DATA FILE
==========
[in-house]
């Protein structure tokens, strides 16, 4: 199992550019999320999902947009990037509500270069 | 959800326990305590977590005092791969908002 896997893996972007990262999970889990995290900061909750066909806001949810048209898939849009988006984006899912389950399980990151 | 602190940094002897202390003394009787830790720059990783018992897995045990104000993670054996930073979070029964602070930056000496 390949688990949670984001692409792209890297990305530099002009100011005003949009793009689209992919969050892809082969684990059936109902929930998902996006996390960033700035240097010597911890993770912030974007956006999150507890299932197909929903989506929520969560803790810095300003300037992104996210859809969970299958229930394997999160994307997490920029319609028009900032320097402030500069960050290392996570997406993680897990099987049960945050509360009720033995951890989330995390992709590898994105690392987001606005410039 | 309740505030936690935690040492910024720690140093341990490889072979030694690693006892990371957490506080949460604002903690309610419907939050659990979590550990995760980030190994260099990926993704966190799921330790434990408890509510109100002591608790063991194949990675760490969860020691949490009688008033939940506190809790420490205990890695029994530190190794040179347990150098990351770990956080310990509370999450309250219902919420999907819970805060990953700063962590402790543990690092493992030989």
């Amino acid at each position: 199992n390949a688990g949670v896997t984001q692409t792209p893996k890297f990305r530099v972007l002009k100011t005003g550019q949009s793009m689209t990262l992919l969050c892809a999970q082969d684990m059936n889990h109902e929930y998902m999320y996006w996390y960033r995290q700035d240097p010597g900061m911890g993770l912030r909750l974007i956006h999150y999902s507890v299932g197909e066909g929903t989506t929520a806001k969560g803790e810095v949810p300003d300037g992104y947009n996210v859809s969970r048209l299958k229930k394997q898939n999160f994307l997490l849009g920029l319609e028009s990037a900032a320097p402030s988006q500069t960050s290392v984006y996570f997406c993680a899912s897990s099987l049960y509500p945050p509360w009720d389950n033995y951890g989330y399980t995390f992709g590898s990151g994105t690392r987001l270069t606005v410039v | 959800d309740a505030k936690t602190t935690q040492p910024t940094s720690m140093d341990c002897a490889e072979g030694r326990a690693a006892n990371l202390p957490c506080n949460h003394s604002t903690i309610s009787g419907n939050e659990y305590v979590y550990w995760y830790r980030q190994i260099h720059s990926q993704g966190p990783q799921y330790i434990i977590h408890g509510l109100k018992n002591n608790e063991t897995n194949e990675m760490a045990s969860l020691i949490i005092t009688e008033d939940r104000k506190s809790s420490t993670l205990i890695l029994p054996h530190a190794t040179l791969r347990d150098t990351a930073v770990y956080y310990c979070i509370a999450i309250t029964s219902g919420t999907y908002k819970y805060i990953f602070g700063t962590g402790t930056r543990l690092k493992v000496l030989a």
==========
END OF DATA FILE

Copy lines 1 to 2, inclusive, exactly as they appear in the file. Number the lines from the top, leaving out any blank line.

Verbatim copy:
[in-house]
């Protein structure tokens, strides 16, 4: 199992550019999320999902947009990037509500270069 | 959800326990305590977590005092791969908002 896997893996972007990262999970889990995290900061909750066909806001949810048209898939849009988006984006899912389950399980990151 | 602190940094002897202390003394009787830790720059990783018992897995045990104000993670054996930073979070029964602070930056000496 390949688990949670984001692409792209890297990305530099002009100011005003949009793009689209992919969050892809082969684990059936109902929930998902996006996390960033700035240097010597911890993770912030974007956006999150507890299932197909929903989506929520969560803790810095300003300037992104996210859809969970299958229930394997999160994307997490920029319609028009900032320097402030500069960050290392996570997406993680897990099987049960945050509360009720033995951890989330995390992709590898994105690392987001606005410039 | 309740505030936690935690040492910024720690140093341990490889072979030694690693006892990371957490506080949460604002903690309610419907939050659990979590550990995760980030190994260099990926993704966190799921330790434990408890509510109100002591608790063991194949990675760490969860020691949490009688008033939940506190809790420490205990890695029994530190190794040179347990150098990351770990956080310990509370999450309250219902919420999907819970805060990953700063962590402790543990690092493992030989």